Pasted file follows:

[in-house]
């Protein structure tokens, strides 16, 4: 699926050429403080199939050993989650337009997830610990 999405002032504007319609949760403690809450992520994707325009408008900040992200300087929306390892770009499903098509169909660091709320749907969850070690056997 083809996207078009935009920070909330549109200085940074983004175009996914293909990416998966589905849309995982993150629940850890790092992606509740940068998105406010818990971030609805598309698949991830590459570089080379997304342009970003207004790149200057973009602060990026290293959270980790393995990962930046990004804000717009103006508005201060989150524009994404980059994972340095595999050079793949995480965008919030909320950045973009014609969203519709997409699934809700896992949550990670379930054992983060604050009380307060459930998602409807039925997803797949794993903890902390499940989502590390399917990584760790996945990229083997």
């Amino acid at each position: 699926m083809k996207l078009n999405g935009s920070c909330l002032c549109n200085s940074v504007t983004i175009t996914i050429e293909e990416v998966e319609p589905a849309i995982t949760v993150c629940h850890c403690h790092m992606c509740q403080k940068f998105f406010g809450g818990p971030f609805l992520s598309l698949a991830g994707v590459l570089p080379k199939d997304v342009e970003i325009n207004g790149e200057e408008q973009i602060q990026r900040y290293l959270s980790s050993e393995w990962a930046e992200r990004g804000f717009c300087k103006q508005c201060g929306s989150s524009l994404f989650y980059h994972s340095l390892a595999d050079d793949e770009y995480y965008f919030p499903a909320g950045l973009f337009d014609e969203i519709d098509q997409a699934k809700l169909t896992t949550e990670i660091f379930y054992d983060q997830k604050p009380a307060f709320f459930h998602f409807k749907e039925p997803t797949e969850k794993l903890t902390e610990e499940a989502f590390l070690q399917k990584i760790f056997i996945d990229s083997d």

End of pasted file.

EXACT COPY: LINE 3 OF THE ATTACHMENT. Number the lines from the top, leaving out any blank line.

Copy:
């Amino acid at each position: 699926m083809k996207l078009n999405g935009s920070c909330l002032c549109n200085s940074v504007t983004i175009t996914i050429e293909e990416v998966e319609p589905a849309i995982t949760v993150c629940h850890c403690h790092m992606c509740q403080k940068f998105f406010g809450g818990p971030f609805l992520s598309l698949a991830g994707v590459l570089p080379k199939d997304v342009e970003i325009n207004g790149e200057e408008q973009i602060q990026r900040y290293l959270s980790s050993e393995w990962a930046e992200r990004g804000f717009c300087k103006q508005c201060g929306s989150s524009l994404f989650y980059h994972s340095l390892a595999d050079d793949e770009y995480y965008f919030p499903a909320g950045l973009f337009d014609e969203i519709d098509q997409a699934k809700l169909t896992t949550e990670i660091f379930y054992d983060q997830k604050p009380a307060f709320f459930h998602f409807k749907e039925p997803t797949e969850k794993l903890t902390e610990e499940a989502f590390l070690q399917k990584i760790f056997i996945d990229s083997d």